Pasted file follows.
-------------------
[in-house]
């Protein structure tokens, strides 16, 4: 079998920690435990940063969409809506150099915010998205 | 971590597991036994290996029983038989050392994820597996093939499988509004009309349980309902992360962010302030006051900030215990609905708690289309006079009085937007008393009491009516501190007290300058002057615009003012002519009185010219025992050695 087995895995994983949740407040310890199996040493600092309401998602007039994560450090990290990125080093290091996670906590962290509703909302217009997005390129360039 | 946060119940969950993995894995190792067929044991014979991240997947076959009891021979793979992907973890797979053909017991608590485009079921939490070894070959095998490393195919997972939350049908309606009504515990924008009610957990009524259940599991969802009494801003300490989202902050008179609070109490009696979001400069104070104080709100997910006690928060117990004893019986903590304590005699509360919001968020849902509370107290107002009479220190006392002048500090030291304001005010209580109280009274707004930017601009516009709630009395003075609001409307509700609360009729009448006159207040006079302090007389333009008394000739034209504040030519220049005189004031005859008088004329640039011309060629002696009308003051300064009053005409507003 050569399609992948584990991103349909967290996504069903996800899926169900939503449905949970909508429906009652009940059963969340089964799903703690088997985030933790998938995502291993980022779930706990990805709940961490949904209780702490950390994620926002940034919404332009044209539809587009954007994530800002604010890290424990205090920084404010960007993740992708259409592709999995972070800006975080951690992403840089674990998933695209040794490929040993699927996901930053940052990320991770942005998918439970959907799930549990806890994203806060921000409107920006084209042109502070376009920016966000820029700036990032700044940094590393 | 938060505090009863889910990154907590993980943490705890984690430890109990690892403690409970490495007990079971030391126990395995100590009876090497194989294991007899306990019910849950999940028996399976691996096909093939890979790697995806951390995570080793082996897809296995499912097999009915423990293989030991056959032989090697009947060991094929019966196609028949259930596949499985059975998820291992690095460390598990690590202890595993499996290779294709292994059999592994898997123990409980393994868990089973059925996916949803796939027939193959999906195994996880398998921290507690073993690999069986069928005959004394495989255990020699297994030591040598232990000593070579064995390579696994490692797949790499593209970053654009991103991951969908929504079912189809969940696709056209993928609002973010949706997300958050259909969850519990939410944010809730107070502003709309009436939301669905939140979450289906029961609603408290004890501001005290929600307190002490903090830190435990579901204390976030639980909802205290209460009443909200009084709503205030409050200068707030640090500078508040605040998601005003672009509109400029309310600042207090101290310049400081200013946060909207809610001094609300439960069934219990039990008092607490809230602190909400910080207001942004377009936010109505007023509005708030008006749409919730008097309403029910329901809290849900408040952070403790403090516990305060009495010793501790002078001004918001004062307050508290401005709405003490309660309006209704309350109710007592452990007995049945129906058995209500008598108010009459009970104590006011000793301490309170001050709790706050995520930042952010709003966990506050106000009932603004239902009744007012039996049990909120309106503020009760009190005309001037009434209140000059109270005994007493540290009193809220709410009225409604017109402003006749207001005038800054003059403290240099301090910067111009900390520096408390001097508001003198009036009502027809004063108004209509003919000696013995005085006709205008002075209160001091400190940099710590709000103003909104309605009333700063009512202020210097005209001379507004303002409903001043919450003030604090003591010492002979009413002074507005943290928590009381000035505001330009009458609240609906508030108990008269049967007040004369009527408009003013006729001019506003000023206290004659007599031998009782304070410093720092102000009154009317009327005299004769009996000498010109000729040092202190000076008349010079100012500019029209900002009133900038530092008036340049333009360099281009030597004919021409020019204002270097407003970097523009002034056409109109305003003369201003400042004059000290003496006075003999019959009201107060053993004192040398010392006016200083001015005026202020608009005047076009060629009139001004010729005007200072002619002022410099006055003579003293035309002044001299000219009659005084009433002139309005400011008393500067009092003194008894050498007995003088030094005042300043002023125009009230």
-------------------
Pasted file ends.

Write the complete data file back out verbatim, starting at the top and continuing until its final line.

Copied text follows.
[in-house]
């Protein structure tokens, strides 16, 4: 079998920690435990940063969409809506150099915010998205 | 971590597991036994290996029983038989050392994820597996093939499988509004009309349980309902992360962010302030006051900030215990609905708690289309006079009085937007008393009491009516501190007290300058002057615009003012002519009185010219025992050695 087995895995994983949740407040310890199996040493600092309401998602007039994560450090990290990125080093290091996670906590962290509703909302217009997005390129360039 | 946060119940969950993995894995190792067929044991014979991240997947076959009891021979793979992907973890797979053909017991608590485009079921939490070894070959095998490393195919997972939350049908309606009504515990924008009610957990009524259940599991969802009494801003300490989202902050008179609070109490009696979001400069104070104080709100997910006690928060117990004893019986903590304590005699509360919001968020849902509370107290107002009479220190006392002048500090030291304001005010209580109280009274707004930017601009516009709630009395003075609001409307509700609360009729009448006159207040006079302090007389333009008394000739034209504040030519220049005189004031005859008088004329640039011309060629002696009308003051300064009053005409507003 050569399609992948584990991103349909967290996504069903996800899926169900939503449905949970909508429906009652009940059963969340089964799903703690088997985030933790998938995502291993980022779930706990990805709940961490949904209780702490950390994620926002940034919404332009044209539809587009954007994530800002604010890290424990205090920084404010960007993740992708259409592709999995972070800006975080951690992403840089674990998933695209040794490929040993699927996901930053940052990320991770942005998918439970959907799930549990806890994203806060921000409107920006084209042109502070376009920016966000820029700036990032700044940094590393 | 938060505090009863889910990154907590993980943490705890984690430890109990690892403690409970490495007990079971030391126990395995100590009876090497194989294991007899306990019910849950999940028996399976691996096909093939890979790697995806951390995570080793082996897809296995499912097999009915423990293989030991056959032989090697009947060991094929019966196609028949259930596949499985059975998820291992690095460390598990690590202890595993499996290779294709292994059999592994898997123990409980393994868990089973059925996916949803796939027939193959999906195994996880398998921290507690073993690999069986069928005959004394495989255990020699297994030591040598232990000593070579064995390579696994490692797949790499593209970053654009991103991951969908929504079912189809969940696709056209993928609002973010949706997300958050259909969850519990939410944010809730107070502003709309009436939301669905939140979450289906029961609603408290004890501001005290929600307190002490903090830190435990579901204390976030639980909802205290209460009443909200009084709503205030409050200068707030640090500078508040605040998601005003672009509109400029309310600042207090101290310049400081200013946060909207809610001094609300439960069934219990039990008092607490809230602190909400910080207001942004377009936010109505007023509005708030008006749409919730008097309403029910329901809290849900408040952070403790403090516990305060009495010793501790002078001004918001004062307050508290401005709405003490309660309006209704309350109710007592452990007995049945129906058995209500008598108010009459009970104590006011000793301490309170001050709790706050995520930042952010709003966990506050106000009932603004239902009744007012039996049990909120309106503020009760009190005309001037009434209140000059109270005994007493540290009193809220709410009225409604017109402003006749207001005038800054003059403290240099301090910067111009900390520096408390001097508001003198009036009502027809004063108004209509003919000696013995005085006709205008002075209160001091400190940099710590709000103003909104309605009333700063009512202020210097005209001379507004303002409903001043919450003030604090003591010492002979009413002074507005943290928590009381000035505001330009009458609240609906508030108990008269049967007040004369009527408009003013006729001019506003000023206290004659007599031998009782304070410093720092102000009154009317009327005299004769009996000498010109000729040092202190000076008349010079100012500019029209900002009133900038530092008036340049333009360099281009030597004919021409020019204002270097407003970097523009002034056409109109305003003369201003400042004059000290003496006075003999019959009201107060053993004192040398010392006016200083001015005026202020608009005047076009060629009139001004010729005007200072002619002022410099006055003579003293035309002044001299000219009659005084009433002139309005400011008393500067009092003194008894050498007995003088030094005042300043002023125009009230």